Before dimmers were invented, the concept of light and darkness was as simple as “on” and “off”. There was no in-between and one either had light or they did not. The creation of early dimmers in the late 1890s blurred that line between “on” and “off”, but adoption of that technology was limited primarily due to their high cost.
It was not until the invention of the modern dimmer that a whole universe of practical applications for lighting was born. Up until the 1950s, lighting control was a complicated and expensive affair. Dimming was carried out primarily by using rheostat dimmers, which could only dim lights by transforming part of electricity into heat.
The bulky rheostat did not have any energy-saving features and instead consumed a lot of electricity and generated too much heat. Dimming via rheostat was simply too inconvenient for the masses, but one person was determined to challenge the status quo.
A Eureka moment for the lighting industry
The bright-eyed physicist Joel Spira invented the modern dimmer, also known as the solid-state dimmer, in a makeshift lab in New York in 1959. His invention could replace the light switch in a standard residential wallbox, making it easy for the average person to install.
The modern dimmer became an instant hit in the U.S. market and Joel would later found Lutron as well as improve his products with energy-saving features.
Joel passed away in April 2015, but his legacy lives on. Today, the dimmer as we all know it has become instrumental in creating ambiance and is helping designers and architects create the perfect setting for any occasion.
Apart from aesthetics, smart lighting control technology such as dimmers and automated shades is also helping to reduce our carbon footprint, while benefiting both home and office owners. The two main benefits of implementing a lighting control system are cost savings from reduced energy consumption and increased productivity.
Lower energy usage, higher cost savings
In any residential or commercial space, the cost of lighting can be reduced by up to 40 per cent and the lifespan of a lightbulb extended by 20 times if the lights are dimmed by 50 per cent.
For commercial spaces, the savings from intelligent lighting technology can be realised on a bigger scale since lighting in a commercial building contributes to about 38 per cent of total energy consumption.
Daylight harvesting – the automatic adjustment of lights when sufficient daylight is present – allows an office to save up to 60 per cent on energy costs.
Occupancy or vacancy sensing features that dim the lights, or turns them on or off whenever occupants are in a space can also be deployed to save energy from up to 20 to 60 percent.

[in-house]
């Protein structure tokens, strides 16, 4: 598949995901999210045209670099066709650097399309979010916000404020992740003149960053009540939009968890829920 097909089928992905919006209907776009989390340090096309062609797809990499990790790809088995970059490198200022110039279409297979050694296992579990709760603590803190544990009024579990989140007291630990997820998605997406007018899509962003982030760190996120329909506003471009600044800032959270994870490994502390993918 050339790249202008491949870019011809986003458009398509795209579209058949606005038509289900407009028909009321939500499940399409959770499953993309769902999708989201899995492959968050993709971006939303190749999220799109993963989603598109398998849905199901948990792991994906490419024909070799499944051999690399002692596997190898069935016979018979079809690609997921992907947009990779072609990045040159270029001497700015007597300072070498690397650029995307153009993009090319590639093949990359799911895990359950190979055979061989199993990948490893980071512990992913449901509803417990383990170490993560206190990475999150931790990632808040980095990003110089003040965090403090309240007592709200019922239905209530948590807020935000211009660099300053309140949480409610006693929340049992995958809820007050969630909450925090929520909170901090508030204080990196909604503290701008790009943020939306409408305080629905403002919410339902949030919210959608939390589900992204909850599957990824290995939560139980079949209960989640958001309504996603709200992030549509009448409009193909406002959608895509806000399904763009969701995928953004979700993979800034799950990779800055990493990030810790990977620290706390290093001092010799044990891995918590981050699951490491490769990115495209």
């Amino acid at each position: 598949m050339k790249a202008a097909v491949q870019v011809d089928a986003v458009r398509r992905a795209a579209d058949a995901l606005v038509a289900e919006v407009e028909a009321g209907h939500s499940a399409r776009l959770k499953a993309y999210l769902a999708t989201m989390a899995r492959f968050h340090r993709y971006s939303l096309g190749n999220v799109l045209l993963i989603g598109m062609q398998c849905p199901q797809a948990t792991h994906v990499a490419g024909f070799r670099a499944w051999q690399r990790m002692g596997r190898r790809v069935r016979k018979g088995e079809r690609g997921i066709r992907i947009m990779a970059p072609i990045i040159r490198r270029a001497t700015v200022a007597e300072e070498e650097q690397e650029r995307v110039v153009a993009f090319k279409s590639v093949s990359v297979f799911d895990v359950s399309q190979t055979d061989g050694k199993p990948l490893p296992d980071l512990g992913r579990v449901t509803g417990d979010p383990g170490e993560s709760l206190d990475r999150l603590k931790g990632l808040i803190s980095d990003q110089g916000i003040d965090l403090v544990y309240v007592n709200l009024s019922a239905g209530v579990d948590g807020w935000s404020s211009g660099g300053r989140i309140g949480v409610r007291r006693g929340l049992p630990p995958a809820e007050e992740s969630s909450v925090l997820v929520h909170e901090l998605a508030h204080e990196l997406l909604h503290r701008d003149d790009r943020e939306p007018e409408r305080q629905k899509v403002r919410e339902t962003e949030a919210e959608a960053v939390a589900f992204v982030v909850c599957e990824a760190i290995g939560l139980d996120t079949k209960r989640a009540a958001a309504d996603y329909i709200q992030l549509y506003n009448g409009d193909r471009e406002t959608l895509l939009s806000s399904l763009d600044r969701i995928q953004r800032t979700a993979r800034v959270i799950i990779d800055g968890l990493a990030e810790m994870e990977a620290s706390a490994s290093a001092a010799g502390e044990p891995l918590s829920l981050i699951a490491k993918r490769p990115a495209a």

The two main benefits of implementing a lighting control system are cost savings from reduced energy consumption and increased productivity.
Better lighting, more effective workspace
Additionally, adjustable lighting can create a more conducive work environment, which in turn can boost operational efficiency. In general, the majority of commercial spaces can be too bright for those present and that can hinder productivity.
More often than not, manual shades instead of motorised shades are installed, and these are seldom adjusted to fully use available daylight and minimise sun glare.
In a modern office environment, employees have to juggle between being efficient in both paperwork and computer work. However, even though typical lighting is adequate for paperwork, it is two to three times brighter than the ideal amount for doing work on the computer.
Last but not least, having the ability to control the lighting in conference room areas or individual workspaces allows for maximum versatility to suit the needs of each employee.
In memory of Joel Spira
Early dimmers had a muted impact on how man used artificial lighting due to their physical and technical limitations. But the modern dimmer, invented by Joel Spira, has brought about a sea change in how contemporary spaces are lit.
They can now use lighting control devices to save energy, increase comfort levels and efficiency levels. This article is written in the hopes that you think of Joel and his contributions every time you see light, or a lack thereof.
Boon Liang Seng is director, Southeast Asia, Lutron Electronics. This article was written exclusively for Eco-Business.
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